Matt Cassel: Inside a week of Bill Belichick's meticulous game planning


I’ve been on a number of NFL teams, and a lot of them address situational football. But I’ve never been around a team that does it as meticulously as the New England Patriots. 

They started drilling it into our minds as soon as we got there in the spring. In the offseason before my second year, Josh McDaniels would give me quizzes and tests. Things like, "Who are we identifying for the offensive line in protection issues?" and "If we see this safety rotation, who can we re-identify to help protect ourselves to avoid throwing ‘hot’?" Simple stuff like that.

During the season, it’s a whole different animal. 

You've probably heard from 100 different people that the Patriots are a game plan offense. Here's what that means: We’re going to watch the defense specifically to identify their tendencies, what they do situationally and what their philosophy is.

It starts with the defensive coordinator. They literally go through everything so you truly understand, historically speaking, where this guy comes from, what his background is and what his foundation is.

From there, we’d start to dissect the defense. On Tuesdays during game weeks, we would sit with Bill Belichick and go through the scouting report on every one of their DBs who we thought were going to play: corners, safeties, nickel backs, and sometimes even linebackers we thought we could take advantage of in the pass game. Then we’d go through strengths, weaknesses and an overall summary.

At the end of that session, we’d actually get to sit there and watch film with Bill, which was one of the most educational things for a young player: to see the game through Bill’s eyes and understand what he was talking about. So, by the time we got in on Wednesday, we had a great understanding for why these plays are being called and what our matchups were.

Some of it could be as simplistic as, hey, this cornerback has great transition and quickness, but he's a little smaller and we think he struggles on the deep ball, so we can take our shots on this guy. Or, this safety has really good range, so we’re going to have to make sure we do a really good job with our eyes when we’re throwing the seam route to get him off his mark.

That's how the preparation starts. And then each day leading up to Sunday was a different situation. We did our first- and second-down install and our drive starters on Wednesday. Thursday was mainly our third down day and Friday was our red zone day.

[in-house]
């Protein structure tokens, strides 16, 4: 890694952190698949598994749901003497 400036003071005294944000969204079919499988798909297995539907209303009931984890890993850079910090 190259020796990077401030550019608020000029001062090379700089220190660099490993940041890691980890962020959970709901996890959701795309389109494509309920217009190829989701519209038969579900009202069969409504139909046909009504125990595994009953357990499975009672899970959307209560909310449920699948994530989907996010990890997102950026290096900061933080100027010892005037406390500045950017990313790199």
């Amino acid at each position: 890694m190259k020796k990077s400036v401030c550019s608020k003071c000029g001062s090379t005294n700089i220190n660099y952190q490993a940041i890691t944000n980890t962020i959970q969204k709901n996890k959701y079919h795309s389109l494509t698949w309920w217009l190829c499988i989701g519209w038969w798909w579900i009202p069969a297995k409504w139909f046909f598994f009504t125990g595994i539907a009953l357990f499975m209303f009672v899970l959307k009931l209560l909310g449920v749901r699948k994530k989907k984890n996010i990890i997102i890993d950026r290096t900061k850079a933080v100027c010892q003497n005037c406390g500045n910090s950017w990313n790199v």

We’d install all of this based on the other team’s tendencies. Every part of that game plan changed for different teams, and that’s why we broke it down into sections. When we got into the game, we’d verify in the first quarter that that’s exactly what the defense is trying to do, and we’d get a feel for how they’re going to call the game.


I specifically remember one game during my rookie year: In all of the film we’d watched to that point, our opponent had played a "Tampa-2," which means two high safeties. And all of a sudden, they came out playing "post-safety", which means one safety in the middle of the field and man coverage across the board.

Well, our game plan was set up with a bunch of Tampa-2 beaters, because that’s what we had watched on film. That’s what we prepared for all week. 

So, at halftime, we went in and scratched the whole game plan. Bill said, ‘Look, this is what we’re doing. This is what we’ve got to do in order to match what they’re doing.’ And he went up to the whiteboard and wrote out new plays. 

After that, we knew the different plays and concepts that we were going to move forward with in the second half. We came out and had a great second half and won the game.

Most teams will try to talk about situational football, because that’s what we do for a living. But I’ve never been anywhere else where I’m going through dry runs of two-minute drills in the offseason while Josh McDaniels is yelling different situations at me.

In New England, no situation is that overwhelming, because somehow, some way, it's something that we’ve covered at some point. So, when things come up in the game, you don't need to have this elaborate discussion on the sideline. It’s an understanding that everybody has already repped and gone through this.

That's what separates this group from the rest of the league.

Editor's note: Matt Cassel had a 14-year NFL career that included four seasons with the New England Patriots (2005-2008). He's joining the NBC Sports Boston team for this season. You can find him on game days as part of our Pregame Live and Postgame Live coverage, as well as every week on Tom E. Curran’s Patriots Talk podcast and

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